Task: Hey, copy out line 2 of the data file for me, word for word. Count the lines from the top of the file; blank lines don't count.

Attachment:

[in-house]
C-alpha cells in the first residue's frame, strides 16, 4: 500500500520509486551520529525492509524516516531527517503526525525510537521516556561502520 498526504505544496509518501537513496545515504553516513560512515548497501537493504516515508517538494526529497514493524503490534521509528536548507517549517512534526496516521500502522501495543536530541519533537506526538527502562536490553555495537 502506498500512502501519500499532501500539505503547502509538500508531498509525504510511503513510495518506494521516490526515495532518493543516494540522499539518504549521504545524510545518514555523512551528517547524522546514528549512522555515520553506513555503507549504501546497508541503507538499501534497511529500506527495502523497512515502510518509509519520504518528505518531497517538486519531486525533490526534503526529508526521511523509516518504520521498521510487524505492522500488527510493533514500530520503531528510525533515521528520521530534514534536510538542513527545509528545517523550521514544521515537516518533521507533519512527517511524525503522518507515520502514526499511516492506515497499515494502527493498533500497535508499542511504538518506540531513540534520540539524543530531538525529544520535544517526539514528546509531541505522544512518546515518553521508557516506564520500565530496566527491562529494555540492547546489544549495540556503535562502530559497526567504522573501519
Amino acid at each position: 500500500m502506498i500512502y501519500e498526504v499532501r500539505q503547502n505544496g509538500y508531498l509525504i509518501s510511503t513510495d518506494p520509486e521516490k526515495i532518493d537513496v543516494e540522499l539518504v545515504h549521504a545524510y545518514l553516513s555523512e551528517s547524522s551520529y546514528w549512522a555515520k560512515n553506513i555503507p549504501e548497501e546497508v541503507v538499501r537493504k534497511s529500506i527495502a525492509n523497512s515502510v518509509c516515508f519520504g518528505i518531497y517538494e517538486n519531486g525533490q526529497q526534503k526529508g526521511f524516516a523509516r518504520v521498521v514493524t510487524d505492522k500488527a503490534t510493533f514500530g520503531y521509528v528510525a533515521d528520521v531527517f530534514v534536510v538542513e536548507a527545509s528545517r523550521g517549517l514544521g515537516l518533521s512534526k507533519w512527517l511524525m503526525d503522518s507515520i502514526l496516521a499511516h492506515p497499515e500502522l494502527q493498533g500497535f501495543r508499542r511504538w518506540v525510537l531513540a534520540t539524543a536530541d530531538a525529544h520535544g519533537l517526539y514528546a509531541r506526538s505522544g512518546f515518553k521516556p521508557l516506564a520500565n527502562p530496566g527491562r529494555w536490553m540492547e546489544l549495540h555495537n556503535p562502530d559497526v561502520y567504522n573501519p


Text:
C-alpha cells in the first residue's frame, strides 16, 4: 500500500520509486551520529525492509524516516531527517503526525525510537521516556561502520 498526504505544496509518501537513496545515504553516513560512515548497501537493504516515508517538494526529497514493524503490534521509528536548507517549517512534526496516521500502522501495543536530541519533537506526538527502562536490553555495537 502506498500512502501519500499532501500539505503547502509538500508531498509525504510511503513510495518506494521516490526515495532518493543516494540522499539518504549521504545524510545518514555523512551528517547524522546514528549512522555515520553506513555503507549504501546497508541503507538499501534497511529500506527495502523497512515502510518509509519520504518528505518531497517538486519531486525533490526534503526529508526521511523509516518504520521498521510487524505492522500488527510493533514500530520503531528510525533515521528520521530534514534536510538542513527545509528545517523550521514544521515537516518533521507533519512527517511524525503522518507515520502514526499511516492506515497499515494502527493498533500497535508499542511504538518506540531513540534520540539524543530531538525529544520535544517526539514528546509531541505522544512518546515518553521508557516506564520500565530496566527491562529494555540492547546489544549495540556503535562502530559497526567504522573501519